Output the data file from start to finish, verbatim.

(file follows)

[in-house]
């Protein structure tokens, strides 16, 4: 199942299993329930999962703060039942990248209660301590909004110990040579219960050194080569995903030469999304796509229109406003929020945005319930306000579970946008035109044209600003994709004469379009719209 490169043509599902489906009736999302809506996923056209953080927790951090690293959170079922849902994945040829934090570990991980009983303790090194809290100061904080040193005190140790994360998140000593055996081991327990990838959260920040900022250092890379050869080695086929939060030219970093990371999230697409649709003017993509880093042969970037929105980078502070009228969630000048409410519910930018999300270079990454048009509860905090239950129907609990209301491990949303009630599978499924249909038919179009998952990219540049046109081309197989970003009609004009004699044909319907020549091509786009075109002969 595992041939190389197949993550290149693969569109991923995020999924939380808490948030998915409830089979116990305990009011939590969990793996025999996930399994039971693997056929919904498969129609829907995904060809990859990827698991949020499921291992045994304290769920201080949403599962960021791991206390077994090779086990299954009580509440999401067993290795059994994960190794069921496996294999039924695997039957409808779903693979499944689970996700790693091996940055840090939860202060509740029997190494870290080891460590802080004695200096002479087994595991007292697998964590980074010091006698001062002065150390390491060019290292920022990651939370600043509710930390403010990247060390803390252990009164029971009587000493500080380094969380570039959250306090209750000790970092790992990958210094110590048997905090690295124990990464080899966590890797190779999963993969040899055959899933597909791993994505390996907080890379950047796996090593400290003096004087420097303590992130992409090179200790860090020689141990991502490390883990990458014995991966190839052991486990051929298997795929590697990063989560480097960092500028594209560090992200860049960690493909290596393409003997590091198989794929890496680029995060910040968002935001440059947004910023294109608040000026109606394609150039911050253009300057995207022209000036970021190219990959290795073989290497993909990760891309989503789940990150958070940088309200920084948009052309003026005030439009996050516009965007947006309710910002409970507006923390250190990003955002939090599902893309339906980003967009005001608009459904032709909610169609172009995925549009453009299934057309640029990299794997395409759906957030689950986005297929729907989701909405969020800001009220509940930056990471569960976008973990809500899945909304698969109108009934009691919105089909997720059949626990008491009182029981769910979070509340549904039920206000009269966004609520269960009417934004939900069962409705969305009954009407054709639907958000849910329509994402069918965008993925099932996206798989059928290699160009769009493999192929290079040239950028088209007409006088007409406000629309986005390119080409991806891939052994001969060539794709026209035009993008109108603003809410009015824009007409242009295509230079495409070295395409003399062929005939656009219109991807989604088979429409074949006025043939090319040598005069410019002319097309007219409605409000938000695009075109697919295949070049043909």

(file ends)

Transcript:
[in-house]
């Protein structure tokens, strides 16, 4: 199942299993329930999962703060039942990248209660301590909004110990040579219960050194080569995903030469999304796509229109406003929020945005319930306000579970946008035109044209600003994709004469379009719209 490169043509599902489906009736999302809506996923056209953080927790951090690293959170079922849902994945040829934090570990991980009983303790090194809290100061904080040193005190140790994360998140000593055996081991327990990838959260920040900022250092890379050869080695086929939060030219970093990371999230697409649709003017993509880093042969970037929105980078502070009228969630000048409410519910930018999300270079990454048009509860905090239950129907609990209301491990949303009630599978499924249909038919179009998952990219540049046109081309197989970003009609004009004699044909319907020549091509786009075109002969 595992041939190389197949993550290149693969569109991923995020999924939380808490948030998915409830089979116990305990009011939590969990793996025999996930399994039971693997056929919904498969129609829907995904060809990859990827698991949020499921291992045994304290769920201080949403599962960021791991206390077994090779086990299954009580509440999401067993290795059994994960190794069921496996294999039924695997039957409808779903693979499944689970996700790693091996940055840090939860202060509740029997190494870290080891460590802080004695200096002479087994595991007292697998964590980074010091006698001062002065150390390491060019290292920022990651939370600043509710930390403010990247060390803390252990009164029971009587000493500080380094969380570039959250306090209750000790970092790992990958210094110590048997905090690295124990990464080899966590890797190779999963993969040899055959899933597909791993994505390996907080890379950047796996090593400290003096004087420097303590992130992409090179200790860090020689141990991502490390883990990458014995991966190839052991486990051929298997795929590697990063989560480097960092500028594209560090992200860049960690493909290596393409003997590091198989794929890496680029995060910040968002935001440059947004910023294109608040000026109606394609150039911050253009300057995207022209000036970021190219990959290795073989290497993909990760891309989503789940990150958070940088309200920084948009052309003026005030439009996050516009965007947006309710910002409970507006923390250190990003955002939090599902893309339906980003967009005001608009459904032709909610169609172009995925549009453009299934057309640029990299794997395409759906957030689950986005297929729907989701909405969020800001009220509940930056990471569960976008973990809500899945909304698969109108009934009691919105089909997720059949626990008491009182029981769910979070509340549904039920206000009269966004609520269960009417934004939900069962409705969305009954009407054709639907958000849910329509994402069918965008993925099932996206798989059928290699160009769009493999192929290079040239950028088209007409006088007409406000629309986005390119080409991806891939052994001969060539794709026209035009993008109108603003809410009015824009007409242009295509230079495409070295395409003399062929005939656009219109991807989604088979429409074949006025043939090319040598005069410019002319097309007219409605409000938000695009075109697919295949070049043909």